Naming and Properties of Amines

Mini notes on how to name and the properties of amines

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Naming Amines - Method 1

Split substance into groups and name each group individually

- first part: depends on carbon chain e.g. CH3CH2 would be ethyl

- second part: refer to NH2 as amine


Examples

1) CH3NH2 = methylamine

- first part: CH3 => methyl

- second part: NH2 => amine

2) C2H5NH2 => ethylamine

- first part: C2H5 => ethyl

- second part: NH2 => amine

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Naming Amines - Method 2

Count the number of carbons in the longest carbon chain - e.g. 4 carbons = butane

See which carbon the NH2 group is attached to => amino


Examples

1) CH3CHNH2CH3 = 2 amino propane

- first part => CH3-CH-CH3: propane

- second part => CH3-CH-NH2: 2 amino

2) CH3CNH2(CH3)CH3 = 2-methyl-2-aminopropane

- first part => CH3-C-CH3: propane

- second part => CH3-C-NH2: 2 amino

- additional part => CH3-C-NH2-(CH3): 2 methyl

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Primary, Secondary and Tertiary Amines

Primary Amines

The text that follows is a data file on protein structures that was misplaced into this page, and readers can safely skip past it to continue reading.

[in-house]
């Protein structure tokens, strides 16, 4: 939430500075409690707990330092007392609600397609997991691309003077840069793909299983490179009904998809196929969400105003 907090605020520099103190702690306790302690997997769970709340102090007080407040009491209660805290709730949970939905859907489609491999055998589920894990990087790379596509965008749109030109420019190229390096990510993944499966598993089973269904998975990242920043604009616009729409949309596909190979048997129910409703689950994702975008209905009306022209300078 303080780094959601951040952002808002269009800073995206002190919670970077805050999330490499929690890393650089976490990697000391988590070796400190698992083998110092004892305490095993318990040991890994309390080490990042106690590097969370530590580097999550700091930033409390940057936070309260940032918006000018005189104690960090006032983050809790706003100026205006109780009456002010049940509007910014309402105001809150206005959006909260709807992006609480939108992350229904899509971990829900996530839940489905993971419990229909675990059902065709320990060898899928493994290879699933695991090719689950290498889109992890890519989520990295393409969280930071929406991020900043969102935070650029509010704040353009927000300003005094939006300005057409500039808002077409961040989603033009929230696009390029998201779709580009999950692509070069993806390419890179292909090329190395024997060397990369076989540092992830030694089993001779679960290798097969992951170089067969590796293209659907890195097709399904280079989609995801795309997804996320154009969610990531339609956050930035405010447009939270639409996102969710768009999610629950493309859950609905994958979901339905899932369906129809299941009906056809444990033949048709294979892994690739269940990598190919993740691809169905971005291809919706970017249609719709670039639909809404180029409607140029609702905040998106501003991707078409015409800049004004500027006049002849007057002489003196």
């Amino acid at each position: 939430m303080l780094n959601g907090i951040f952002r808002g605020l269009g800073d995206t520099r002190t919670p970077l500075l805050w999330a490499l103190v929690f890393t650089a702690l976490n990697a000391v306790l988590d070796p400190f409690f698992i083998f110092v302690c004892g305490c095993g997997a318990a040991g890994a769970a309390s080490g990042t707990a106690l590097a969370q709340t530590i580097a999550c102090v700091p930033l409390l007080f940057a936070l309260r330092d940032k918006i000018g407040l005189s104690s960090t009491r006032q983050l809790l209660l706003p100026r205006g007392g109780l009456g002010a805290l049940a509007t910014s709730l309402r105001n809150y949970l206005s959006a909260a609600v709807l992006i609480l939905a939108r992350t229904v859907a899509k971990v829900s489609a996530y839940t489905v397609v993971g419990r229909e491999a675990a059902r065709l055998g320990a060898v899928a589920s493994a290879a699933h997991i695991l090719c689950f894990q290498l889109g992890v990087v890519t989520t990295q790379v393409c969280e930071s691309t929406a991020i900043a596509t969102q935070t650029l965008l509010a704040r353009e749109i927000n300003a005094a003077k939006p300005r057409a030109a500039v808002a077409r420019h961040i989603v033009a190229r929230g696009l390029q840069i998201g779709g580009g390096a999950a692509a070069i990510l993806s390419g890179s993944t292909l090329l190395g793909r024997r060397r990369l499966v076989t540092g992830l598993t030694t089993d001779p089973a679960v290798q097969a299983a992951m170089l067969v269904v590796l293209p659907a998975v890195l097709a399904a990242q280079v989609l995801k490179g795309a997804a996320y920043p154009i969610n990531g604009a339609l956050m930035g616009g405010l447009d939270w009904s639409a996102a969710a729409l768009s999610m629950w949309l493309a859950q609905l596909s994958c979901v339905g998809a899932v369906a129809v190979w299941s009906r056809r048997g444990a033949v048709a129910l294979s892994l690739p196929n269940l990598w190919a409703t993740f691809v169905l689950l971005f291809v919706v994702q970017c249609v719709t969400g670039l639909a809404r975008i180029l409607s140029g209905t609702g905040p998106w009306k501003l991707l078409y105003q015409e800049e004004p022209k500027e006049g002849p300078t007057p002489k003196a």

When the amino group is attached to one alkyl group

E.g. CH3-NH2 => methylamine


Secondary Amines

When the amino group is attached to two alkyl groups

E.g. CH3-NH-CH3CH2 => ethylmethylamine


Tertiary Amines

When the amino group is attached to three alkyl groups

E.g. CH3-N-CH3-CH3 => trimethylamine

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Properties of Amines

  • Similar to those of ammonia => most properties due to lone pair of electrons on N atom
  • Lone pair responsible for substance being:

1) Very soluble in water => (hydrogen bonding)

2) Base => (accepts protons - due to lone pair)

3) Ligand

4) Nucleophille (donates pair of electrons)


  • Amines with small alkyl groups are soluble but ones with larger groups are less soluble
  • This is because alkyl groups disrupt hydrogen bonding
  • Smaller amines are more soluble as hydrogen bonding is less disrupted
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